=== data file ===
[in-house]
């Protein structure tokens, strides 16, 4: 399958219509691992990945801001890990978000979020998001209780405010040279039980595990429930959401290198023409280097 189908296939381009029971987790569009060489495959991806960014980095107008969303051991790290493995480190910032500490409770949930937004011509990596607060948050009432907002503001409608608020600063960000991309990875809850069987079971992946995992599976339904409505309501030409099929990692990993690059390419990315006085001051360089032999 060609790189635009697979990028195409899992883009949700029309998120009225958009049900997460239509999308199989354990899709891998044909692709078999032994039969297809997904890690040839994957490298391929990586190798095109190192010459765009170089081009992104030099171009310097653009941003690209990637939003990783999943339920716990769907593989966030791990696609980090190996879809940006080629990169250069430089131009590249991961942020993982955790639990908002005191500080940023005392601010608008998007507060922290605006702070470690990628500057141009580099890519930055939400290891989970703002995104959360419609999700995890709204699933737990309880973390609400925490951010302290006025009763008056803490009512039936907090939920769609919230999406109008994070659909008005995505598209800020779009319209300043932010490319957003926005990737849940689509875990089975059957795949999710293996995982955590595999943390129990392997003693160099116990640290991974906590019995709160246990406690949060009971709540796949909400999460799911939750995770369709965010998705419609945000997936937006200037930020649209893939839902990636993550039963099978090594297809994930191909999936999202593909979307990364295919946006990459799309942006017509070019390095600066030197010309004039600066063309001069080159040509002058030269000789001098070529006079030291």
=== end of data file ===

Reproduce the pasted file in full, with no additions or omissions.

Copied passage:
[in-house]
């Protein structure tokens, strides 16, 4: 399958219509691992990945801001890990978000979020998001209780405010040279039980595990429930959401290198023409280097 189908296939381009029971987790569009060489495959991806960014980095107008969303051991790290493995480190910032500490409770949930937004011509990596607060948050009432907002503001409608608020600063960000991309990875809850069987079971992946995992599976339904409505309501030409099929990692990993690059390419990315006085001051360089032999 060609790189635009697979990028195409899992883009949700029309998120009225958009049900997460239509999308199989354990899709891998044909692709078999032994039969297809997904890690040839994957490298391929990586190798095109190192010459765009170089081009992104030099171009310097653009941003690209990637939003990783999943339920716990769907593989966030791990696609980090190996879809940006080629990169250069430089131009590249991961942020993982955790639990908002005191500080940023005392601010608008998007507060922290605006702070470690990628500057141009580099890519930055939400290891989970703002995104959360419609999700995890709204699933737990309880973390609400925490951010302290006025009763008056803490009512039936907090939920769609919230999406109008994070659909008005995505598209800020779009319209300043932010490319957003926005990737849940689509875990089975059957795949999710293996995982955590595999943390129990392997003693160099116990640290991974906590019995709160246990406690949060009971709540796949909400999460799911939750995770369709965010998705419609945000997936937006200037930020649209893939839902990636993550039963099978090594297809994930191909999936999202593909979307990364295919946006990459799309942006017509070019390095600066030197010309004039600066063309001069080159040509002058030269000789001098070529006079030291």